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Friday, Aug. 22, 2014

Ross Rambles: Unwarranted criticism

Monday, August 13, 2007

(Photo)
Last month, two angry letters to the editor criticized the Cherokee County Fair Board for charging $150 per day plus electricity to the group responsible for bringing the traveling Vietnam Wall to Cherokee.

The wall is a smaller sized replica of the original wall in Washington, D.C. and will be in Cherokee for five days, Sept. 13 through 17.

Members of the fair board have shown restraint and wisdom in not responding to the criticism. However, no one has ever accused me of being either restrained or wise.

The Cherokee County Fair Board is not a government entity although it receives some of its funds from the county and is responsible for overseeing activities on property that belongs to the county.

The activities overseen by the fair board do not generate a profit. Organizations wanting to use the fairgrounds are charged a fee that helps offset some of the cost of maintaining the facility.

Usually, the organizations that use the fairgrounds are non-profit organizations headed by people who don't expect to use the grounds for free because of their non-profit status.

For example, the Cystic Fibrosis Foundation will be holding its annual Rock the Block fund raising dance at the fairgrounds on Aug. 18, paying the standard fee. No one from that organization accused the fair board of being indifferent to the plight of children with a devastating disease, but that is the kind of blindsiding attack that fair board members endured for charging a fee to those bringing the Vietnam Wall to Cherokee.

The first letter, from Pat Miller of Cleghorn, was bizarre, comparing the daily charge of $150 for renting the fairgrounds to the charge of $15 for a campsite at Spring Lake Park. Miller cannot possibly think that all the activities planned to accompany the arrival of the wall could take place at a campsite. The comparison is simply not rational.

A subsequent letter from Jim Weins of Cherokee showed that his perception of the fair board's actions is colored by bitter memories of his experiences during the Vietnam era. He said, "I spent two tours in Vietnam. When I came home, I had eggs thrown at the bus on my way to the airport. In the airport, I was spit on and called a baby killer. When I was in Cherokee at a bar, I told someone I just got back from Vietnam. She threw a drink in my face and called me a baby killer."

Why would Weins bring up such experiences in a letter about the fair board charging for the wall to be at the fairgrounds unless he thought there was at least some degree of similarity between the hostile acts he experienced decades ago and the actions of the fair board members?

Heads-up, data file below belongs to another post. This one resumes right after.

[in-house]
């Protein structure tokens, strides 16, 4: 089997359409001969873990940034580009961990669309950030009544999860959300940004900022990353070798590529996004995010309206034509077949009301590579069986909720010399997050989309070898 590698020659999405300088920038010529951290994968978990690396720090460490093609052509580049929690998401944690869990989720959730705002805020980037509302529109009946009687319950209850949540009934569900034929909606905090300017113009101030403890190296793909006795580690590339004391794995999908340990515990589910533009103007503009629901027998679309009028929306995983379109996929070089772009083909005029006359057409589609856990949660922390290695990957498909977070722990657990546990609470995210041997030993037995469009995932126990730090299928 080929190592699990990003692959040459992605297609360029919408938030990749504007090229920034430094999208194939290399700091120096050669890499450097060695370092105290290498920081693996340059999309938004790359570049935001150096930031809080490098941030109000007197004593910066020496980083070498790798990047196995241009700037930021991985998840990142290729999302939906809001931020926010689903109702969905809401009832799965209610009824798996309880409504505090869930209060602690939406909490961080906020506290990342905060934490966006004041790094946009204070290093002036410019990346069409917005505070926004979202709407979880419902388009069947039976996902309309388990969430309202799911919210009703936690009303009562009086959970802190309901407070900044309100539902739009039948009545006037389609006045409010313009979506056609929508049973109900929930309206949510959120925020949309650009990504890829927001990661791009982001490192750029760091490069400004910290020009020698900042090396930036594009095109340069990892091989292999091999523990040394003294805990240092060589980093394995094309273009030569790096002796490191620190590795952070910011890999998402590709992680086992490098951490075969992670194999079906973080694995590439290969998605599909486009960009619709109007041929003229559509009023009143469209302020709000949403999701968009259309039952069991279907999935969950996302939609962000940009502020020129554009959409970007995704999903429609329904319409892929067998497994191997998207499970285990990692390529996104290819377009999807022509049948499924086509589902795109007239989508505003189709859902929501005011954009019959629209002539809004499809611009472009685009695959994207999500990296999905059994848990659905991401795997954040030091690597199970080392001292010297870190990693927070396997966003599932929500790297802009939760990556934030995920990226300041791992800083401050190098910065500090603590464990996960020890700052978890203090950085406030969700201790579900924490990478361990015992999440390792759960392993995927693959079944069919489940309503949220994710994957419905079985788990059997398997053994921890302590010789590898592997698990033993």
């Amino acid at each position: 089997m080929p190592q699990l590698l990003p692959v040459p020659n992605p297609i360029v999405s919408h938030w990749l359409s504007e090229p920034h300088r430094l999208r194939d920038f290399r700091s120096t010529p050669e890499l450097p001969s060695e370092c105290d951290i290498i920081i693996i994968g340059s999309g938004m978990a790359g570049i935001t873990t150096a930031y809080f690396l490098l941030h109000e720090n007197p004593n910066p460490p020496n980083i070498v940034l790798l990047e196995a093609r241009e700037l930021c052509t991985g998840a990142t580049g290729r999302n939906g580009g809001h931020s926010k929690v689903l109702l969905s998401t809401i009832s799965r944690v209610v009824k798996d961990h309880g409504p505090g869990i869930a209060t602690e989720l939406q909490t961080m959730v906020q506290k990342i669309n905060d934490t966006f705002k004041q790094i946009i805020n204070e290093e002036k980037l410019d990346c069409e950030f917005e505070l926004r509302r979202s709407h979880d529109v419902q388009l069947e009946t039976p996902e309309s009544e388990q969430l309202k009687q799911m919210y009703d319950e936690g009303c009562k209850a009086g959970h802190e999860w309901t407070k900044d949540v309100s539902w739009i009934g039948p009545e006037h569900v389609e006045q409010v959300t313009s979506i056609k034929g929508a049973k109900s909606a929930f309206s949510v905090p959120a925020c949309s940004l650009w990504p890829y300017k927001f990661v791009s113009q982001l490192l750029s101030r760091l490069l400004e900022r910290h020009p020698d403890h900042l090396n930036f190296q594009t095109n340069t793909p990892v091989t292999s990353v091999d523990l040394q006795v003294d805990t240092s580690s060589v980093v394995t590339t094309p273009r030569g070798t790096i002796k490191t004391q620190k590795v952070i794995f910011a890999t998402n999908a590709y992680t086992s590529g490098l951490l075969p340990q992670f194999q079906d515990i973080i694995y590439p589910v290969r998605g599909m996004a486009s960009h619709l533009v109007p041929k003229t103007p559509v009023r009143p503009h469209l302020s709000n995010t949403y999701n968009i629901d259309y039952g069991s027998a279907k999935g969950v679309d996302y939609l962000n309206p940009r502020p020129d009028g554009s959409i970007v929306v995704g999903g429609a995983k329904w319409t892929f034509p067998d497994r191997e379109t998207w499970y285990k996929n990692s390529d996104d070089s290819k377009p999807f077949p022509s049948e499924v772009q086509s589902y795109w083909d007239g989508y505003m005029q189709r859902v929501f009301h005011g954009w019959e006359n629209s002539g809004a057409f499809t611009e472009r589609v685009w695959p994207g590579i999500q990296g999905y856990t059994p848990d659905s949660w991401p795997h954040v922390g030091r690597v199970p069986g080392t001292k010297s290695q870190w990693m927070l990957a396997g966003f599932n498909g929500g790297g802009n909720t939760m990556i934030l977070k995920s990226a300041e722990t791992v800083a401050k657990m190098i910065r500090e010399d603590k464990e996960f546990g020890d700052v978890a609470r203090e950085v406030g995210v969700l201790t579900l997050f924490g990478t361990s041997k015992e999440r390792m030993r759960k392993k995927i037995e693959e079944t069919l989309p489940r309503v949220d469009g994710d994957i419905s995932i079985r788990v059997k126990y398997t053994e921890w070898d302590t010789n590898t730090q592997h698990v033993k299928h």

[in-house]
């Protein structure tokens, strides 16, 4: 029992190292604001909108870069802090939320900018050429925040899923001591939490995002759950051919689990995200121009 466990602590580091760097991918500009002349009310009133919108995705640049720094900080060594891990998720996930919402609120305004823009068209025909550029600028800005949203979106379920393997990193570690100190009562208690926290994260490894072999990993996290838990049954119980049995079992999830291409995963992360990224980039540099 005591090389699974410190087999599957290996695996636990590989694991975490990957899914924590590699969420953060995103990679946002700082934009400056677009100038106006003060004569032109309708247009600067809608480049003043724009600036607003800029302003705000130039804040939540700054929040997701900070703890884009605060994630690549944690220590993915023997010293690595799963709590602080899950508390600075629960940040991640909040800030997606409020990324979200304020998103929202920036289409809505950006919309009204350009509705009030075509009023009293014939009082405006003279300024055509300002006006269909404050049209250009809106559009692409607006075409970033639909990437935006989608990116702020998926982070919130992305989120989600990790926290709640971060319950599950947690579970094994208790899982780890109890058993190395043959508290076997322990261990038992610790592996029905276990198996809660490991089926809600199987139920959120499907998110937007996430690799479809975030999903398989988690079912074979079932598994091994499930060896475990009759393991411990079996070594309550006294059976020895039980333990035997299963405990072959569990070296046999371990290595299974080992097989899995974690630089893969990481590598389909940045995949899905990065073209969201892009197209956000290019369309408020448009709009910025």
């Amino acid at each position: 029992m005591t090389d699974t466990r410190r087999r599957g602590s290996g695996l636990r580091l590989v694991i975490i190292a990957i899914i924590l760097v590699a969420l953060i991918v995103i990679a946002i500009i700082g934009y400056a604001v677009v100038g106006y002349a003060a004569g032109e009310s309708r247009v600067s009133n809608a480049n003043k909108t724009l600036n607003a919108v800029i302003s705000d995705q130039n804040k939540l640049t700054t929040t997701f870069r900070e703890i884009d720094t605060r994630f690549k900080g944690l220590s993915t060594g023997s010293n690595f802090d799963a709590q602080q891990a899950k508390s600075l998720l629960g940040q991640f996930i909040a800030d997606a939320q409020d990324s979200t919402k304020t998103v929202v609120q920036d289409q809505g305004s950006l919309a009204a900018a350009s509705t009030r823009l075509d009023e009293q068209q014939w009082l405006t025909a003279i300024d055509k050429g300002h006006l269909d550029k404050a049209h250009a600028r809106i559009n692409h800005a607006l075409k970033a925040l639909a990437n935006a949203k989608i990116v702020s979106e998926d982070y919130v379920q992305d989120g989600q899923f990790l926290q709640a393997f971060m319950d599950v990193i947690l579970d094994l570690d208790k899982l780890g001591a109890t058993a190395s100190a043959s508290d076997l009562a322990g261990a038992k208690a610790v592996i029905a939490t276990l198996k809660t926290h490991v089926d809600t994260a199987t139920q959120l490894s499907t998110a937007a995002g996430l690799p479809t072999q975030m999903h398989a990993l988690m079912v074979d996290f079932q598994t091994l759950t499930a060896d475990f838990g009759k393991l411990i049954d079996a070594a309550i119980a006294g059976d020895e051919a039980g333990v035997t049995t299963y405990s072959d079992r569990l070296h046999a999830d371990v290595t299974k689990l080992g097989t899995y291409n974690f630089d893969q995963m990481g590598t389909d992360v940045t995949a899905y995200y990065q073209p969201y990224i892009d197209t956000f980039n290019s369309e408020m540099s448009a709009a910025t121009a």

My personal experience of the Vietnam era was that the war was winding down when I received my draft number of 333, ensuring that I would not go to Vietnam unless I had a desire to do so.

My brother, less than two years older than me, did go to Vietnam, not out of any sense of patriotic duty but simply as the best of three options -- go to Vietnam, go to Canada or go to prison.

He never talked about being spit on or called a baby killer, but then he wouldn't likely mention it even if it occurred. Personally, I had always thought of such tales as urban legend, a metaphor for people who went away to perform heroic deeds but who came home as something other than heroes.

I do not know Jim Weins well but he strikes me as an honest person, so if he says that he experienced overt hostility on at least three occasions as a result of his being a Vietnam veteran, I have to accept that as true.

Still, I have to think such hostile people were a tiny minority of the population. Most people had at least one relative or close friend who had served or was serving in Vietnam. Vietnam veterans were respected by the vast majority of people, even those deeply opposed to the war, which included an increasing number of Vietnam vets toward the latter part of the ten-year conflict.

Those who served in the latter stages of the war tended to be less bitter about the final outcome, being less likely to have delusions that we were establishing a bastion of democracy in a country populated primarily by illiterate peasants. Although not having delusions prevents the embittering experience of having the delusions shattered, it must have made the actual experience of the war much bleaker - being there for no other reason than the government requiring it.

There is no "one Vietnam experience." People are complicated and something as dramatic as war will affect different people different ways, even when they have similar experiences. For some, the scars never heal.